NHL Las Vegas Marketing

Whoops, NHL’s Golden Knights trademark rejected


By Kyle O'Brien, Creative Works Editor

December 9, 2016 | 3 min read

Remember that regal team logo that was unveiled with big fanfare on the Vegas Strip the Vegas Golden Knights? The one that was plastered all over the web and in stores from Sin City to Times Square? You can forget it, because it’s back to the drawing board for the newest NHL team.

The trademark request for the Vegas Golden Knights was denied by the US Patent and Trademark Office several short weeks after it was announced by team owner Bill Foley, according to a report on SB Nation.

A document by the Patent and Trademark Office was circulated on the web detailing the rejection of the attempted trademark, showing that the new NHL mark had too many similarities with the College of Saint Rose Golden Knights, a small college in Albany, NY.

The document stated that all trademarks are compared for similarities in appearance, sound, connotation and commercial impression, and that “the wording ‘GOLDEN KNIGHTS’ is the dominant portion of both the registered and applied-for marks. In the registered mark, the wording ‘GOLDEN KNIGHTS’ appears significantly larger than the subscripted additional text. Further, the ‘GOLDEN KNIGHTS’ wording is centered in the mark, and appears in the more stylized and distinctive typeface as compared to the remaining wording… Accordingly, the examining attorney finds that the marks are identical in part, sharing their most dominant and source-identifying portions, and are confusingly similar when compared in their entireties.”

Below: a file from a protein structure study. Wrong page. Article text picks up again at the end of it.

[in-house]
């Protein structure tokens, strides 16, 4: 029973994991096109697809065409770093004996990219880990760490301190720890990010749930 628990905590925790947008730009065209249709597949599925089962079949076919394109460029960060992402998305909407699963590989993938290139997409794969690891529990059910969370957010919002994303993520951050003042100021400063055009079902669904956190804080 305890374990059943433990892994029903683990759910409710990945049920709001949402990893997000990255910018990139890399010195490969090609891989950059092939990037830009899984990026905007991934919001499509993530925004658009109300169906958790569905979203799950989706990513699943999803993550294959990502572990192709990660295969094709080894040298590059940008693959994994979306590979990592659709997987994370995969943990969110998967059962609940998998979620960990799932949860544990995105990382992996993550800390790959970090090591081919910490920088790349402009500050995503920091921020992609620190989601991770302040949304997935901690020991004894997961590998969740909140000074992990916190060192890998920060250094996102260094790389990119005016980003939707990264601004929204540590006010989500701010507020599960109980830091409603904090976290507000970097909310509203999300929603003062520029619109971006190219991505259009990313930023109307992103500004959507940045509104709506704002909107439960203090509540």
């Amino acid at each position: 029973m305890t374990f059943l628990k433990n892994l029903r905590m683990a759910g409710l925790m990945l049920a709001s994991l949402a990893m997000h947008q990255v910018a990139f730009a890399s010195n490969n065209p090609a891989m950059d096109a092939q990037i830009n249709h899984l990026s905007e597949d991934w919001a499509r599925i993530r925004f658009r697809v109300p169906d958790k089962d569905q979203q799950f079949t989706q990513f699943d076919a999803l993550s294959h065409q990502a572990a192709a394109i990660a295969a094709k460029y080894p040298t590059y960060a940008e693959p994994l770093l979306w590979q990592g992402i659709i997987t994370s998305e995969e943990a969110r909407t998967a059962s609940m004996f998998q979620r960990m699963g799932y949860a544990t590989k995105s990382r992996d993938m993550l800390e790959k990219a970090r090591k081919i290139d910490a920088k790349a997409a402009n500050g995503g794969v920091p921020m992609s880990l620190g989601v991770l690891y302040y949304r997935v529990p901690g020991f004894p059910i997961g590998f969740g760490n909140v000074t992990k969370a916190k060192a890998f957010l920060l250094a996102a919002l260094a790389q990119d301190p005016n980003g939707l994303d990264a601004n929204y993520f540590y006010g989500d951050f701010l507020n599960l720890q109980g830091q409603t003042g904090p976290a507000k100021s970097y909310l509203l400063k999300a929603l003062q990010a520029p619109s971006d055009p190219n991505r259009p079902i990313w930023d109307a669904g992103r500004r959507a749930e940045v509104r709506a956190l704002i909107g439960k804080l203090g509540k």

Whoops. Apparently, the NHL and the team didn’t go through the entire trademark process before announcing the name and unveiling the logo. But Black Knight Sports and Entertainment group – the one owned by Foley – has a chance to argue its side before the team starts play as the NHL’s 31st team in the 2017-2018 season. It can submit arguments and evidence in support of its logo. The team has already responded with its own argument in a statement.

“There are countless examples of college sports teams and professional sports teams with coexisting names, including Vegas Golden Knights and Clarkson Golden Knights, UCLA Bruins and Boston Bruins, U of Miami Hurricanes and Carolina Hurricanes, etc. We will plan on making these arguments and others in our detailed written response to the office action which must be filed by June 7, 2017.

Office actions like these are not at all unusual, and we will proceed with the help of outside counsel in preparing a response to this one.”

So if you have that brand new Golden Knights sweatshirt or jersey, you might want to keep it in the closet until they get this resolved.

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